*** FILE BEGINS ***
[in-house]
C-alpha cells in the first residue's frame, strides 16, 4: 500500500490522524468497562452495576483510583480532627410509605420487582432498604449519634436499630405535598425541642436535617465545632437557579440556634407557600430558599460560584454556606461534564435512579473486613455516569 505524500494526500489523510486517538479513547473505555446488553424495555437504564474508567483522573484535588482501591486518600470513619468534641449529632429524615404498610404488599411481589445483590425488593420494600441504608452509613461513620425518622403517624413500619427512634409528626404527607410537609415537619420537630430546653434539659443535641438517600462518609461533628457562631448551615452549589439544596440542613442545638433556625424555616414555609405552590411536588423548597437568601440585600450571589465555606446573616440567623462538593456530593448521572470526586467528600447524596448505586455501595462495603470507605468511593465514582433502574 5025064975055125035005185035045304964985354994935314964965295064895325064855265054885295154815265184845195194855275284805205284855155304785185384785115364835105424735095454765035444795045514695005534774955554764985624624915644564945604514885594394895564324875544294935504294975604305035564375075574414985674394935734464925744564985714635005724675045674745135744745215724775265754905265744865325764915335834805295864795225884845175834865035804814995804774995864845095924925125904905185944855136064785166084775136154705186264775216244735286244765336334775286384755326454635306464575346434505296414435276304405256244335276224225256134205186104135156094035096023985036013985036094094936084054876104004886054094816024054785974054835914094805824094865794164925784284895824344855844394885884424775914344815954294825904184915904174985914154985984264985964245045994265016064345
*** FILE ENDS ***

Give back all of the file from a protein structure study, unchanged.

[in-house]
C-alpha cells in the first residue's frame, strides 16, 4: 500500500490522524468497562452495576483510583480532627410509605420487582432498604449519634436499630405535598425541642436535617465545632437557579440556634407557600430558599460560584454556606461534564435512579473486613455516569 505524500494526500489523510486517538479513547473505555446488553424495555437504564474508567483522573484535588482501591486518600470513619468534641449529632429524615404498610404488599411481589445483590425488593420494600441504608452509613461513620425518622403517624413500619427512634409528626404527607410537609415537619420537630430546653434539659443535641438517600462518609461533628457562631448551615452549589439544596440542613442545638433556625424555616414555609405552590411536588423548597437568601440585600450571589465555606446573616440567623462538593456530593448521572470526586467528600447524596448505586455501595462495603470507605468511593465514582433502574 5025064975055125035005185035045304964985354994935314964965295064895325064855265054885295154815265184845195194855275284805205284855155304785185384785115364835105424735095454765035444795045514695005534774955554764985624624915644564945604514885594394895564324875544294935504294975604305035564375075574414985674394935734464925744564985714635005724675045674745135744745215724775265754905265744865325764915335834805295864795225884845175834865035804814995804774995864845095924925125904905185944855136064785166084775136154705186264775216244735286244765336334775286384755326454635306464575346434505296414435276304405256244335276224225256134205186104135156094035096023985036013985036094094936084054876104004886054094816024054785974054835914094805824094865794164925784284895824344855844394885884424775914344815954294825904184915904174985914154985984264985964245045994265016064345